Postby Mr OC Benz » Thu Jan 30, 2014 1:34 pm

5 mins to unload? Are you sure it wasn't just waiting at the timing point to depart. Doesn't take any bus 5 minutes to unload any amount of pax.
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Re: 950 'SuperBus' - Morley - Beaufort St - Perth - UWA - QE

Postby TP1462 » Thu Jan 30, 2014 9:42 pm

Maybe I was exaggerating a little, took around 2-3 mins to unload it was packed right up
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Re: 950 'SuperBus' - Morley - Beaufort St - Perth - UWA - QE

Postby Herbert » Thu Jan 30, 2014 9:48 pm

TP1462 wrote:... after getting off 3001 ...
What time were you on 3001?

Here's 3032 prior to departing Morley on my first 950 on Tuesday:


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Re: 950 'SuperBus' - Morley - Beaufort St - Perth - UWA - QE

Postby Off The Rails » Thu Jan 30, 2014 11:17 pm

Would've seen you Dave, piloting 3032 through the Busport just before/after 11am.

Cheers! :wink:
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Re: 950 'SuperBus' - Morley - Beaufort St - Perth - UWA - QE

Postby I love the old buses » Fri Jan 31, 2014 1:38 am

Did the 950 in 1511 on Tuesday, wasn't bad. Didn't pick up too many people as there were 3 950's in a row! We were the third bus. Going to be plenty of Double and maybe triple? banking with this new route during peak as they run ever "1-4 minutes"
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Re: 950 'SuperBus' - Morley - Beaufort St - Perth - UWA - QE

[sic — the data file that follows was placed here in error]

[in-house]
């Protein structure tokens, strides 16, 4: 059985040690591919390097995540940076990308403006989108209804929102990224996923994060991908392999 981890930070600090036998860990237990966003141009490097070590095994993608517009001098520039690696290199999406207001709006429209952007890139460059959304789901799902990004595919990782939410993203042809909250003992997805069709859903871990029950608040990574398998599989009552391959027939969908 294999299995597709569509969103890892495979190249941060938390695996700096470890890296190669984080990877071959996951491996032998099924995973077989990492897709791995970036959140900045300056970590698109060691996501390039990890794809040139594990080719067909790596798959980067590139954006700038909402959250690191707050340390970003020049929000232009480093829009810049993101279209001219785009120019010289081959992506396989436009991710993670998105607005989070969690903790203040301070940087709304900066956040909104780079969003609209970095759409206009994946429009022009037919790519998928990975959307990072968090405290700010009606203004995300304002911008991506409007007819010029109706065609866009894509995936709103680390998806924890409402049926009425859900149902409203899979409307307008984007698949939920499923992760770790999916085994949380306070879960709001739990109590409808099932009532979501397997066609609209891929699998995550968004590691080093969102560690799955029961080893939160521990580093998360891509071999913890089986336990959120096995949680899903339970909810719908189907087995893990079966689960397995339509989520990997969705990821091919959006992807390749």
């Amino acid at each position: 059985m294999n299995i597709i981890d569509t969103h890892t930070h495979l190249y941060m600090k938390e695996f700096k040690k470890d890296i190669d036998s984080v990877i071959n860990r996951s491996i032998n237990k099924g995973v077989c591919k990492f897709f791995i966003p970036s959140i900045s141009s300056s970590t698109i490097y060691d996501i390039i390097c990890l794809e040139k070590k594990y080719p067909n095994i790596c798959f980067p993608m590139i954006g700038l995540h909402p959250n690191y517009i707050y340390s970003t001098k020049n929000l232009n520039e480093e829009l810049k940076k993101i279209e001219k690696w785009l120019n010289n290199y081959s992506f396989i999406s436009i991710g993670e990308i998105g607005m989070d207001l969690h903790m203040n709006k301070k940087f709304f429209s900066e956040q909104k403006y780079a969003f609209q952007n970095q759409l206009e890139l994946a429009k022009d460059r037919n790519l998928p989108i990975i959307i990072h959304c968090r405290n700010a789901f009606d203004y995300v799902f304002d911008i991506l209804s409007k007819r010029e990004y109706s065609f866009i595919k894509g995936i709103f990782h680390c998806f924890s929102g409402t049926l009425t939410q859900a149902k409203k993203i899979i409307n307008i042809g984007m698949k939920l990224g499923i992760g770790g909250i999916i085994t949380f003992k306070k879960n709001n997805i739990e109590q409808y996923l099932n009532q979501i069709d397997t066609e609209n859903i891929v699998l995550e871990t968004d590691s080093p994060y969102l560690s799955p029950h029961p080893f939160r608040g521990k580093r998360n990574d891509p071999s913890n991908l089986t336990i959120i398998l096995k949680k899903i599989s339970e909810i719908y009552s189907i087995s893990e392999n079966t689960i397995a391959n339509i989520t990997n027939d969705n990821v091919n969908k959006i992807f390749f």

Postby 900 series » Sun Mar 23, 2014 10:02 pm

Not even two months in and the 950 has exceeded the 15,000 daily passenger target by 2000 passengers :!: :D
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Re: 950 'SuperBus' - Morley - Beaufort St - Perth - UWA - QE

Postby Mr OC Benz » Mon Mar 24, 2014 8:39 am

Excellent to hear, but I feel there is a limit to how much capacity you can provide, especially with the current operational procedures. It is all very well operating buses at very high intervals, but it is not going to be very practical running buses every minute without there being severe impacts on traffic and reliability, and I am sure there are other ways to improve on this, such as what was outlined about Bus Priority Infrastructure, but also by improving and better managing the buses on the route. All door boarding for Smartrider users for example, or perhaps better designed buses (more doors?) to be able to get people on and off faster, so that the buses can continue to keep moving and still be reliable.

But this is also a good indication of what needs to be introduced elsewhere to get more people onto buses, but only if it can be managed well! I am interested to know what evening/night service patronage is like. Perhaps there is literally a demand for later after midnight services on this route?
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Re: 950 'SuperBus' - Morley - Beaufort St - Perth - UWA - QE

Postby User 11872 » Mon Mar 24, 2014 12:54 pm

Needs light-rail I think. Mass people-moving power with smoother better operation.
Imagine a local govt with the balls to clear those left-lanes on Beaufort St permanently and having a true transport corridor down through the city and on to UWA.
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Re: 950 'SuperBus' - Morley - Beaufort St - Perth - UWA - QE

Postby PoweredByCNG » Mon Mar 24, 2014 1:38 pm

It just goes to show that if you simplify and add frequency, people WILL use it!
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Re: 950 'SuperBus' - Morley - Beaufort St - Perth - UWA - QE